# SECCON CTF 2021 author writeup (4 web challenges)

Thank you for playing SECCON CTF 2021! I hope you had fun.
I created the following web challenges in the CTF:

This post describes author writeups and unintended solutions[1] for the above 4 challenges.
If you know other solutions, please report to me.

## Sequence as a Service 1

Description:

I've heard that SaaS is very popular these days. So, I developed it, too. You can access it here.

### Overview

In the endpoint /api/getValue, you can post a pair of a sequence and an index ($n$) to get the $n$-th value of the sequence.

The web service parse and evaluate the given sequence with LJSON in a subprocess.
LJSON provides a parse function and a stringify function for extended JSON with pure functions. Moreover, LJSON.parseWithLib(lib, ...) enable to use functions in lib.

The flag location is /flag.txt in the remote server.

### Solution

My solution is to gain RCE by injecting a function into the prototype of lib.

### Unintended Solutions

[ \$("self").__proto__ = require('child_process') ]

[ Using a bug in the parser of LJSON ]

## Sequence as a Service 2

Description:

NEW FEATURE: You can get values from two sequences at the same time! Go here.

### Overview

In the endpoint /api/getValue, you can post two pairs of a sequence and an index ($n$) to get the $n$-th value for each sequence.

This challenge differs from SaaS 1 in the following points:

• lib doesn't have the function self.
• For each request, LJSON.parseWithLib is executed twice.

### Solution

My solution is to gain RCE by Prototype Pollution.

LJSON.parse disallows usage of variables that don't exist in the scope:

However, by the above Prototype Pollution, you can use the variable (function) eval although it doesn't exist in the scope.

### Unintended Solutions

[ Prototype Pollution to Array.prototype.join ]

[ require('./lib.js').__proto__ = require('child_process') ]

[ Prototype Pollution using toString defined as an impure function ]

(reported from ./V)

[ Using a bug in LJSON's parser ]

Description:

Do you like cookies? If so, go here now!

### Overview

This challenge provides the following web page:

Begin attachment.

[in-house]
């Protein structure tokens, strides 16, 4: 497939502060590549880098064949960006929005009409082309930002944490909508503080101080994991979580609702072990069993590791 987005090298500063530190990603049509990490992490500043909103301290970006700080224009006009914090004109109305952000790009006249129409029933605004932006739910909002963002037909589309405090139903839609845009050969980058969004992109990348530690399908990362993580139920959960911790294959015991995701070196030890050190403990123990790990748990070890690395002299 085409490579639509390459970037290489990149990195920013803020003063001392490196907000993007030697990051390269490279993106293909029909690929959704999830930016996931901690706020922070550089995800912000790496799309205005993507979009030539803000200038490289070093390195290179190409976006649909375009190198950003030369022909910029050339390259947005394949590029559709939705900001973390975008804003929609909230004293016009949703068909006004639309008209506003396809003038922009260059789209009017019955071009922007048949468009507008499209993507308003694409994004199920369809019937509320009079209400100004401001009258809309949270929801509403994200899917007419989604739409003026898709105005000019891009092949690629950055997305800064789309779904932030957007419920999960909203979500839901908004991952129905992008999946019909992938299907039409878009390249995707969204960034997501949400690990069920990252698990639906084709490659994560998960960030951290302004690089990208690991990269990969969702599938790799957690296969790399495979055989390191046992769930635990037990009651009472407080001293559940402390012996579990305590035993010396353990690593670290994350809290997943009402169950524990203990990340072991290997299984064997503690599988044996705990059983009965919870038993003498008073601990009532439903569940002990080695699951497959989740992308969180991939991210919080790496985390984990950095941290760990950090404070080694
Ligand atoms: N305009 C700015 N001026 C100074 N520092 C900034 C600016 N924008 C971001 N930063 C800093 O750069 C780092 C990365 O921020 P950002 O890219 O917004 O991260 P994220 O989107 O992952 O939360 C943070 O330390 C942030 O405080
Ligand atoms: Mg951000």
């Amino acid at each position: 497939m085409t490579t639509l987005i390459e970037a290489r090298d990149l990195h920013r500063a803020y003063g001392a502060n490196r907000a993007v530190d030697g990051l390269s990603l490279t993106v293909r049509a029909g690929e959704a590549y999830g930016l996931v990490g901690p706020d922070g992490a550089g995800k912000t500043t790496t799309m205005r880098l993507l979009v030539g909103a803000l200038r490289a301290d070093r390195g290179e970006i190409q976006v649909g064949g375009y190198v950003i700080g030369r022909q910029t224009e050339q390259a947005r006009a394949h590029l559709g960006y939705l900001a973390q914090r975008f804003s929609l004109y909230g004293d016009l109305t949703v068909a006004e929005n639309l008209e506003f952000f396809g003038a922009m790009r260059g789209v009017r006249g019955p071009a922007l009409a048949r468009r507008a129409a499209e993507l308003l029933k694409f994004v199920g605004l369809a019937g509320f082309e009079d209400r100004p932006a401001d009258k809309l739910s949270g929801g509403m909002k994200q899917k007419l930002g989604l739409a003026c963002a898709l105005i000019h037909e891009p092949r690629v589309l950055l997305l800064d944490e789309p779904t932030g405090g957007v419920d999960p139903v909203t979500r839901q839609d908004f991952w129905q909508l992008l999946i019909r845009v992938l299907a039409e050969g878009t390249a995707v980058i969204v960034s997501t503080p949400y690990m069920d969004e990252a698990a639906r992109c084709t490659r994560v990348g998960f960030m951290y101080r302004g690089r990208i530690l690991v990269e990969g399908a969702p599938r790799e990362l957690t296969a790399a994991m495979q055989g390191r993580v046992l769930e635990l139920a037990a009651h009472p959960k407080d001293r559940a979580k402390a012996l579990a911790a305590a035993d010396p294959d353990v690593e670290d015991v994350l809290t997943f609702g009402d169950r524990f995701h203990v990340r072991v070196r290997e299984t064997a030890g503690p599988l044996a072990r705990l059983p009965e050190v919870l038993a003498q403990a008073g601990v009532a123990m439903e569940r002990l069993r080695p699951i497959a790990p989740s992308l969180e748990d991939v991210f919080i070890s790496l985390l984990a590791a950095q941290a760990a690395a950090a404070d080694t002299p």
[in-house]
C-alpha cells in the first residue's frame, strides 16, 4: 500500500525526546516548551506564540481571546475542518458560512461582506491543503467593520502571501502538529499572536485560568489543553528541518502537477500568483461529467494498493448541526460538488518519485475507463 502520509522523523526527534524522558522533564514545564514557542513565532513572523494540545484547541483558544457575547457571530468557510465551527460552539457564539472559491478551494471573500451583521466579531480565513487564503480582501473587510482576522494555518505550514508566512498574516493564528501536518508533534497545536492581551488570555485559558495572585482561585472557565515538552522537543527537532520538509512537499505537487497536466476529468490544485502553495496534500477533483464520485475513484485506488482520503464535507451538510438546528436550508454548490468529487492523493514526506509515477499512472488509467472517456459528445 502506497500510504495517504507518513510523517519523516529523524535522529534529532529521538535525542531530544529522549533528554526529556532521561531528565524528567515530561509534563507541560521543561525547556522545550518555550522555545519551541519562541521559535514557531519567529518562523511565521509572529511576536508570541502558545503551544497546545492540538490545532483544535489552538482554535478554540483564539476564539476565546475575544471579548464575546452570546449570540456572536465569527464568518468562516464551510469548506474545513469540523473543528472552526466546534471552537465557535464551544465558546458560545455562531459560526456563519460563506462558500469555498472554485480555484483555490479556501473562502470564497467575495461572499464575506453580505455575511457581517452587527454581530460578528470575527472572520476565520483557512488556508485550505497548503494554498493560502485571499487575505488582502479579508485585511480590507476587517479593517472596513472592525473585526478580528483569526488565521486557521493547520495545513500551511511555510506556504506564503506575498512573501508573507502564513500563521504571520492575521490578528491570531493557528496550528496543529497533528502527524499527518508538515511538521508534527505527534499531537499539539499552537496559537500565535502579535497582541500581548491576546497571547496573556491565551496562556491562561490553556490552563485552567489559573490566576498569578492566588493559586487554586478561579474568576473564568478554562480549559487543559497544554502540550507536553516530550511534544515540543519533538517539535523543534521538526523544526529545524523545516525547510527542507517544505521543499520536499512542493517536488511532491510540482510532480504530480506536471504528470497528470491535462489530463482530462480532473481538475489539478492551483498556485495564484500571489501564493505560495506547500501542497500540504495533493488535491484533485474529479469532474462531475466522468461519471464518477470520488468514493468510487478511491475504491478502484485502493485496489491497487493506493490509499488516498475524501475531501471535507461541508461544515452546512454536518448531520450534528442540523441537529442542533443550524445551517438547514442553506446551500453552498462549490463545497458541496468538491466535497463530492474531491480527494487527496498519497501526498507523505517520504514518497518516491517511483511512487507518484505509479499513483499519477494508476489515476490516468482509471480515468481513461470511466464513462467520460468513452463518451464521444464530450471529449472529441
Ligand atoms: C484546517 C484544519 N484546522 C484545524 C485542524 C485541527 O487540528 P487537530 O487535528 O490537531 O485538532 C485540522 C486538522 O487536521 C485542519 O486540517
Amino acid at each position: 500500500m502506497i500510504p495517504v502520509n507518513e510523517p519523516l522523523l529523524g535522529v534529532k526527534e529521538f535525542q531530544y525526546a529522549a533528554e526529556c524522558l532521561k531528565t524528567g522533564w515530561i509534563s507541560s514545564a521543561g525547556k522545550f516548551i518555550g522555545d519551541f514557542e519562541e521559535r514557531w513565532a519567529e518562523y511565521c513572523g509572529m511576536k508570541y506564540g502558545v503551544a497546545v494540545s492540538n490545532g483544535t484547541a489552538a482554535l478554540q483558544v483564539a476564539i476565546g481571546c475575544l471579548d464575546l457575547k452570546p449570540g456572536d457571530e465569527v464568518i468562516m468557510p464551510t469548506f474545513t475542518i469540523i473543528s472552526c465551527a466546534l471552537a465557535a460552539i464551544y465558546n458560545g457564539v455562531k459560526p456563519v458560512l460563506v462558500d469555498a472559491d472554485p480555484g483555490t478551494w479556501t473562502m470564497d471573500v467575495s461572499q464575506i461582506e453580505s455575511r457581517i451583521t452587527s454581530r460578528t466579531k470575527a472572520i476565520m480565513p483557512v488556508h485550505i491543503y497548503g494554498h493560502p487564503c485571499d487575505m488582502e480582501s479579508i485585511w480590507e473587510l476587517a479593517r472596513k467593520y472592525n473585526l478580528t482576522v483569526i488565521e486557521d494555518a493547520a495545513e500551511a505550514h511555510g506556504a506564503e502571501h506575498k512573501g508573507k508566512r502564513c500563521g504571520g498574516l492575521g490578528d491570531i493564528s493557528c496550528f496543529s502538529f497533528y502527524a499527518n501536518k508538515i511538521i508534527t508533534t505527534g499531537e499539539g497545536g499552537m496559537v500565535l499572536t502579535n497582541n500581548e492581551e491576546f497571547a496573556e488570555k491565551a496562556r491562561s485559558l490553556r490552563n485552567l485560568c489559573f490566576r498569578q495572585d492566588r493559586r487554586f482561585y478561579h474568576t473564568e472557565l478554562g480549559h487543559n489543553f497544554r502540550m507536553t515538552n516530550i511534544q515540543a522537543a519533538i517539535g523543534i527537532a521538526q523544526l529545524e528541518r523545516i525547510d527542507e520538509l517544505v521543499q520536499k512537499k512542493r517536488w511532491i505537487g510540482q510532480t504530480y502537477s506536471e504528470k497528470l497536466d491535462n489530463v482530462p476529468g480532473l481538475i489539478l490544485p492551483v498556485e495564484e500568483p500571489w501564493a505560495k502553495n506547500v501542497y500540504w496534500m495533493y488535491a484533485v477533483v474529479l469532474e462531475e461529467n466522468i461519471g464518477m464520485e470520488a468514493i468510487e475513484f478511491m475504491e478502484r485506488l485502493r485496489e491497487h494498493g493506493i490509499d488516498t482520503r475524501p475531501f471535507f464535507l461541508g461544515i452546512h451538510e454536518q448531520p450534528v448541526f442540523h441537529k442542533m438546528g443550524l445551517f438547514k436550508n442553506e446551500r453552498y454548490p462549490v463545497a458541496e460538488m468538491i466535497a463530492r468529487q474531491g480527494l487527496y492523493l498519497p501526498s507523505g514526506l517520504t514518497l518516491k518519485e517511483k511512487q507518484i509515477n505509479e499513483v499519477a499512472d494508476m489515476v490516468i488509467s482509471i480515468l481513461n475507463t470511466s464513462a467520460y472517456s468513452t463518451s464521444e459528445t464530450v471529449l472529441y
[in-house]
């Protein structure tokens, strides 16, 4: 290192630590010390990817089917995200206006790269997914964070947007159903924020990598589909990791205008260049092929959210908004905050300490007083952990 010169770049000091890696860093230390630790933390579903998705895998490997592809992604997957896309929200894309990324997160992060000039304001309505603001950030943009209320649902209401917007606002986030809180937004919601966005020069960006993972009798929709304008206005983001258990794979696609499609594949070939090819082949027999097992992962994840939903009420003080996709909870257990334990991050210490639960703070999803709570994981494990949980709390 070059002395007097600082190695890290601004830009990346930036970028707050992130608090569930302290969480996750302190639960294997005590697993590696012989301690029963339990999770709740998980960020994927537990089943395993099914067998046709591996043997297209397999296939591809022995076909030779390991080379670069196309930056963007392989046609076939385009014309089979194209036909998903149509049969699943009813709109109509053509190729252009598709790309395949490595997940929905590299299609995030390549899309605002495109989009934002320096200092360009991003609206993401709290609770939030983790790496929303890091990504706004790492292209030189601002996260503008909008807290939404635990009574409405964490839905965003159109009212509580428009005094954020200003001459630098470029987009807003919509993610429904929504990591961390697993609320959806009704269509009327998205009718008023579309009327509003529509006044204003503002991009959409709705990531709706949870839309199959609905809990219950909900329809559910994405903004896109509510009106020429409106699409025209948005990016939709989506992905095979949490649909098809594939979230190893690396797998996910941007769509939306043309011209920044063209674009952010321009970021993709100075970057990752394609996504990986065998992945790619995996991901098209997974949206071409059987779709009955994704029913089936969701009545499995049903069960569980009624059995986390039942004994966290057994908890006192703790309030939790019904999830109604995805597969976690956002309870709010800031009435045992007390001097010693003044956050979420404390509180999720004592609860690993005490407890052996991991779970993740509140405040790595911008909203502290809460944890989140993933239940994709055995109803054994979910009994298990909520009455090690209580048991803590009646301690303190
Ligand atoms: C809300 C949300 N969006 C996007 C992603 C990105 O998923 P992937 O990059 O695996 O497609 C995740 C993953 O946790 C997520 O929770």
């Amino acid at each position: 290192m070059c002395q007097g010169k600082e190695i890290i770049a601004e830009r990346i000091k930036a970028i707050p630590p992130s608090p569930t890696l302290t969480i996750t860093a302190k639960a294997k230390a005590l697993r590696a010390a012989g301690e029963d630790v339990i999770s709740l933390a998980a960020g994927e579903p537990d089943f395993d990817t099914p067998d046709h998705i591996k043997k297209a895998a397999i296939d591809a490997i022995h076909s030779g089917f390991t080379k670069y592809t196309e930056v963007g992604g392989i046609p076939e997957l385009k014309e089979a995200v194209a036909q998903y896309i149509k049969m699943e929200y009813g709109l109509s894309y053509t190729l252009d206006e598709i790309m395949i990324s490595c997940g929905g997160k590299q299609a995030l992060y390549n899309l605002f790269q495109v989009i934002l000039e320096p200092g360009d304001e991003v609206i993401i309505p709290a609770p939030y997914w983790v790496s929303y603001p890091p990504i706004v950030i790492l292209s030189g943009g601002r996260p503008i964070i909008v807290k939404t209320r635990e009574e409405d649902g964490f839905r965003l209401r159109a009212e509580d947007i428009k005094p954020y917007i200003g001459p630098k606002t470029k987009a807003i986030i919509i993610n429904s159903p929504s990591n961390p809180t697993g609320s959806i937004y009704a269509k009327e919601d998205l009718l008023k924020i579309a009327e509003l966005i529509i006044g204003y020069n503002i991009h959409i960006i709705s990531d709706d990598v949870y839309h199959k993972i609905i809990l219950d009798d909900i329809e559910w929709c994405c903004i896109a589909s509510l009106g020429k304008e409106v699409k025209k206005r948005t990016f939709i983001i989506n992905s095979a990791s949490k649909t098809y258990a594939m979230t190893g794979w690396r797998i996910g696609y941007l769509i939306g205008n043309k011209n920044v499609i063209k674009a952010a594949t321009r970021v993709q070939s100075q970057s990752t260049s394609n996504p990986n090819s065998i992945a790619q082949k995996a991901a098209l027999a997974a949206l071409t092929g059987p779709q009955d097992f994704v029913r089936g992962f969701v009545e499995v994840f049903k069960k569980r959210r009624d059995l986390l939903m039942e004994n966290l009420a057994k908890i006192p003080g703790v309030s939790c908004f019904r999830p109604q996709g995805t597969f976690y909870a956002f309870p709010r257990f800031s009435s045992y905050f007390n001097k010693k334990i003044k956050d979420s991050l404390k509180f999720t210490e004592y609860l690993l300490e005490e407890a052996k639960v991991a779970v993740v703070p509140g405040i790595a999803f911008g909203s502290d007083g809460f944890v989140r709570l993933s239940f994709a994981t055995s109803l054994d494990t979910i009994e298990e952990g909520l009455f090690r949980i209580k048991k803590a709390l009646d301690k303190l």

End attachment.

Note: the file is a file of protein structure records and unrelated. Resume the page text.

You can modify {{VIEW}} with query parameter view. So, it enables content injection. However, you cannot attack with XSS by CSP:

In this challenge, you can report a URL and then a bot accesses it with a flag cookie.

### Solution

This challenge is a DOM Clobbering puzzle. The goal is as follows:

• No errors occur.
• window2 === window3 is true.
• window1.location.origin can be changed as you like. So, you can make the bot redirect to your server.

My intended DOM Clobbering:

The mechanism of this DOM Clobbering in Chrome is as follows.

Now, consider the following HTML and ?window=form:

window.form is an instance of HTMLCollection because there are multiple elements with id="form". The instance has the <input> element and the <a> element.

1. window.form.form is the <input> element because it has id="form" attribute.
2. window.form.form.form is the <form> element because HTMLInputElement has form property.
3. window.form.form.form.form is the <input> element.
4. window.form.form.form.form.form is the <form> element.
5. window.form.form.form.form.form.form is the <input> element.
6. ...
7. window2 is the <input> element.
8. ...
9. window3 is the <input> element.

Then, window2 === window3 is true.

1. window.form.location is the <a> element because it has name="location" attribute.
2. window.form.location.origin is "https://example.com" because HTMLAnchorElement has origin property.
3. window.form.location.pathname is "/" because HTMLAnchorElement has pathname property.

Then, the page is redirected to https://example.com/.

### Other Solutions

You can exploit with not form property, but another property.